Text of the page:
Everyone has good and bad days.1 On my bad days, I find it hard to silence that little disparaging voice in my head. While I haven’t been able to make that whiny putz shut up, I have been able to lessen his impact. The trick is to use the right words to put some space between yourself and your emotions.
Here’s what language can do:
I am sad: “Is,” a form of “to be,” is a short and powerful word. And, in this context, it’s unhelpful because it makes the word “sad” an immutable characteristic. When I say “I am Dave,” “I am tall,” “I am gay,” and “I am Jewish,” those four things are unchangeable parts of my identity. I can’t not be Dave, tall, gay, or Jewish.2 Sadness is a temporary thing and shouldn’t be on that list.
I feel sad: Upgrading “is” to “feel” is an improvement because it transforms “sad” from a permanent trait to a state of being. Sadness is no longer something that I am; it’s just what I am experiencing.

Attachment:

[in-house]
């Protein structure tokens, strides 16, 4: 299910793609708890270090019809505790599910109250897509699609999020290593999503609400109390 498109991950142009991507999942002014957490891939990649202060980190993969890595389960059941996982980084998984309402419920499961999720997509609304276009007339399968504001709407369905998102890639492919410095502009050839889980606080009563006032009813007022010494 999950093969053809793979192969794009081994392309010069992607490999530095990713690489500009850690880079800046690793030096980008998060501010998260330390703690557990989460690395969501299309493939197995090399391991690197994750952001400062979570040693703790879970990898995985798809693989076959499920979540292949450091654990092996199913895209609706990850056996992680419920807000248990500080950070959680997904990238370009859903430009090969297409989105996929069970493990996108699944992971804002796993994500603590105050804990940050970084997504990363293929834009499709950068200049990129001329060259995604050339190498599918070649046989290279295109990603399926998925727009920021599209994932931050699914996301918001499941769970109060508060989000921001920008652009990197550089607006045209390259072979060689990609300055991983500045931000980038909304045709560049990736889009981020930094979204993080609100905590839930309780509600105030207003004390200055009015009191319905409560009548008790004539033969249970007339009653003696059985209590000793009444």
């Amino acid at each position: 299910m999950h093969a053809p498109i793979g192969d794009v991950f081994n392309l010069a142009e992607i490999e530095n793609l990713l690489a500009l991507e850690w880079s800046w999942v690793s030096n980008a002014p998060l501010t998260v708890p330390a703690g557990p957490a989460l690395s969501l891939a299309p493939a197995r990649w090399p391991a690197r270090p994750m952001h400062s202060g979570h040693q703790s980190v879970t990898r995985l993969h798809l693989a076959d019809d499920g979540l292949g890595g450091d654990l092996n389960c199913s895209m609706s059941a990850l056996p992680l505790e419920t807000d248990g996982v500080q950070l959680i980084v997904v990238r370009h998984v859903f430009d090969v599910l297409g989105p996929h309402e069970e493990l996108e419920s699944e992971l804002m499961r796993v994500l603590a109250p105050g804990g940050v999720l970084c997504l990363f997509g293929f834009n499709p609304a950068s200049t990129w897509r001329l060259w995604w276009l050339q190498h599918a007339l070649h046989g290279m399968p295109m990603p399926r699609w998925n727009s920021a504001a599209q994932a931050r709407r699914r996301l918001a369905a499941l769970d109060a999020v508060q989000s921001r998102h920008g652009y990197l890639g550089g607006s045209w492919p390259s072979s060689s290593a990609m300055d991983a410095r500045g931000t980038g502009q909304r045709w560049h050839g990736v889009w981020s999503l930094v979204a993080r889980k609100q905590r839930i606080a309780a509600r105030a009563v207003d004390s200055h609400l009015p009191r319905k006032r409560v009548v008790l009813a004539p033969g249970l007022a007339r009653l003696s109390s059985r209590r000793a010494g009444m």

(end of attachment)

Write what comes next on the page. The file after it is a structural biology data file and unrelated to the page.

I feel sad now: Adding “now” adds a temporal dimension. It means I’m experiencing sadness at the moment, not all the time.
See, that fancy English degree is helpful in the real world after all! By modifying the words my original thought, sadness becomes something I can observe with some detachment.
When I use this technique, “I’m stupid” becomes “I did a stupid thing just now,” and “I’m lazy” becomes “I didn’t accomplish as much today as usual.” I’m not hyperbolizing a single event and allowing it to define me.
The next time you’re dealing with uncomfortable emotions, think about the language you’re using. Small wording changes may make a big difference.
1 Anyone who says they only have good days is either lying or on an all-ketamine diet.
2 The double negative is appropriate and acceptable in this sentence.